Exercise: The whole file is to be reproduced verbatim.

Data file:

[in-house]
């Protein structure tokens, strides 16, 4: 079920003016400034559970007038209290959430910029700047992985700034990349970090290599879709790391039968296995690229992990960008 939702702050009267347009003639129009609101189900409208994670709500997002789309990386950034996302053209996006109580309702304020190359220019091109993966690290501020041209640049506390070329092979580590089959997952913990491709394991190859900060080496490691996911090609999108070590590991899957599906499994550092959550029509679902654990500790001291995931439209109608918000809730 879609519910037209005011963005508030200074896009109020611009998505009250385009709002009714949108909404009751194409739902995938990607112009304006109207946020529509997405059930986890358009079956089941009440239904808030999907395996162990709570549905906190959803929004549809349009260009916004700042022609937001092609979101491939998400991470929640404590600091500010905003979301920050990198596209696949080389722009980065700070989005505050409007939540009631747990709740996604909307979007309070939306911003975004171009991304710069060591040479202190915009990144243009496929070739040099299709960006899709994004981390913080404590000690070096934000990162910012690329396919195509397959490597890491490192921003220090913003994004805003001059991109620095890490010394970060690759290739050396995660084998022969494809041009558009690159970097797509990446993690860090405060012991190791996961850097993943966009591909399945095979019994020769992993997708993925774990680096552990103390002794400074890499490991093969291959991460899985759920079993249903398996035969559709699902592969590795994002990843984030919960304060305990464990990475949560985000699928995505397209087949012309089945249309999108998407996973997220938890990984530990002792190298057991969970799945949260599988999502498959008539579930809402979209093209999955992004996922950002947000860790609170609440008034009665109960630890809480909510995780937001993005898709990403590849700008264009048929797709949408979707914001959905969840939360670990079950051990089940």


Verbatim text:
[in-house]
């Protein structure tokens, strides 16, 4: 079920003016400034559970007038209290959430910029700047992985700034990349970090290599879709790391039968296995690229992990960008 939702702050009267347009003639129009609101189900409208994670709500997002789309990386950034996302053209996006109580309702304020190359220019091109993966690290501020041209640049506390070329092979580590089959997952913990491709394991190859900060080496490691996911090609999108070590590991899957599906499994550092959550029509679902654990500790001291995931439209109608918000809730 879609519910037209005011963005508030200074896009109020611009998505009250385009709002009714949108909404009751194409739902995938990607112009304006109207946020529509997405059930986890358009079956089941009440239904808030999907395996162990709570549905906190959803929004549809349009260009916004700042022609937001092609979101491939998400991470929640404590600091500010905003979301920050990198596209696949080389722009980065700070989005505050409007939540009631747990709740996604909307979007309070939306911003975004171009991304710069060591040479202190915009990144243009496929070739040099299709960006899709994004981390913080404590000690070096934000990162910012690329396919195509397959490597890491490192921003220090913003994004805003001059991109620095890490010394970060690759290739050396995660084998022969494809041009558009690159970097797509990446993690860090405060012991190791996961850097993943966009591909399945095979019994020769992993997708993925774990680096552990103390002794400074890499490991093969291959991460899985759920079993249903398996035969559709699902592969590795994002990843984030919960304060305990464990990475949560985000699928995505397209087949012309089945249309999108998407996973997220938890990984530990002792190298057991969970799945949260599988999502498959008539579930809402979209093209999955992004996922950002947000860790609170609440008034009665109960630890809480909510995780937001993005898709990403590849700008264009048929797709949408979707914001959905969840939360670990079950051990089940």